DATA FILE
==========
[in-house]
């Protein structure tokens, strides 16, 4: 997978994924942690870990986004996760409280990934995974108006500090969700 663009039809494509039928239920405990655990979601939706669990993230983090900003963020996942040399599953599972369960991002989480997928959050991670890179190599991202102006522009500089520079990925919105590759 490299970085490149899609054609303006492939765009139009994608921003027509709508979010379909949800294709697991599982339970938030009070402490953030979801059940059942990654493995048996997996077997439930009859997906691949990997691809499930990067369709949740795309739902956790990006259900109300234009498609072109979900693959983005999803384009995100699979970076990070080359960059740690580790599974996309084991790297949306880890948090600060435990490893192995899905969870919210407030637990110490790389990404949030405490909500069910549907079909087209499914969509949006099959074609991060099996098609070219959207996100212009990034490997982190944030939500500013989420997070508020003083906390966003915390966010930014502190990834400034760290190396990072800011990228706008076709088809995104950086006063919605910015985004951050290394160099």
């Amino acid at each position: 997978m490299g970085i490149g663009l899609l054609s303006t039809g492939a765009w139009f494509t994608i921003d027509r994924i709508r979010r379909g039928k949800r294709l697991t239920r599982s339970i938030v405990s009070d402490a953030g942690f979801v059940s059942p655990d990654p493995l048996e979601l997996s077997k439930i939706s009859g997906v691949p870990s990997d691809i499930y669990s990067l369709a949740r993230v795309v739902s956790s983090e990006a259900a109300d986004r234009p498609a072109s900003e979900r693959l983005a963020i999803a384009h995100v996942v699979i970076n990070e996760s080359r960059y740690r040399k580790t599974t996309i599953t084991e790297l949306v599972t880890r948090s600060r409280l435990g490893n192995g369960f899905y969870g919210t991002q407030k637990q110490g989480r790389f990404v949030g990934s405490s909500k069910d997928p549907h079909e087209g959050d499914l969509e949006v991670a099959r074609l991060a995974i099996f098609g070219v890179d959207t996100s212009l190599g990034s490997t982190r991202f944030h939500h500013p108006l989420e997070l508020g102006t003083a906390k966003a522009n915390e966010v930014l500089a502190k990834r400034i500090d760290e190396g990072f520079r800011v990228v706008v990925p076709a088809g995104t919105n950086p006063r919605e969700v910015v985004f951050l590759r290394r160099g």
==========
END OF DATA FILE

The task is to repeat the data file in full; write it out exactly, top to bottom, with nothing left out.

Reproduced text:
[in-house]
């Protein structure tokens, strides 16, 4: 997978994924942690870990986004996760409280990934995974108006500090969700 663009039809494509039928239920405990655990979601939706669990993230983090900003963020996942040399599953599972369960991002989480997928959050991670890179190599991202102006522009500089520079990925919105590759 490299970085490149899609054609303006492939765009139009994608921003027509709508979010379909949800294709697991599982339970938030009070402490953030979801059940059942990654493995048996997996077997439930009859997906691949990997691809499930990067369709949740795309739902956790990006259900109300234009498609072109979900693959983005999803384009995100699979970076990070080359960059740690580790599974996309084991790297949306880890948090600060435990490893192995899905969870919210407030637990110490790389990404949030405490909500069910549907079909087209499914969509949006099959074609991060099996098609070219959207996100212009990034490997982190944030939500500013989420997070508020003083906390966003915390966010930014502190990834400034760290190396990072800011990228706008076709088809995104950086006063919605910015985004951050290394160099």
């Amino acid at each position: 997978m490299g970085i490149g663009l899609l054609s303006t039809g492939a765009w139009f494509t994608i921003d027509r994924i709508r979010r379909g039928k949800r294709l697991t239920r599982s339970i938030v405990s009070d402490a953030g942690f979801v059940s059942p655990d990654p493995l048996e979601l997996s077997k439930i939706s009859g997906v691949p870990s990997d691809i499930y669990s990067l369709a949740r993230v795309v739902s956790s983090e990006a259900a109300d986004r234009p498609a072109s900003e979900r693959l983005a963020i999803a384009h995100v996942v699979i970076n990070e996760s080359r960059y740690r040399k580790t599974t996309i599953t084991e790297l949306v599972t880890r948090s600060r409280l435990g490893n192995g369960f899905y969870g919210t991002q407030k637990q110490g989480r790389f990404v949030g990934s405490s909500k069910d997928p549907h079909e087209g959050d499914l969509e949006v991670a099959r074609l991060a995974i099996f098609g070219v890179d959207t996100s212009l190599g990034s490997t982190r991202f944030h939500h500013p108006l989420e997070l508020g102006t003083a906390k966003a522009n915390e966010v930014l500089a502190k990834r400034i500090d760290e190396g990072f520079r800011v990228v706008v990925p076709a088809g995104t919105n950086p006063r919605e969700v910015v985004f951050l590759r290394r160099g």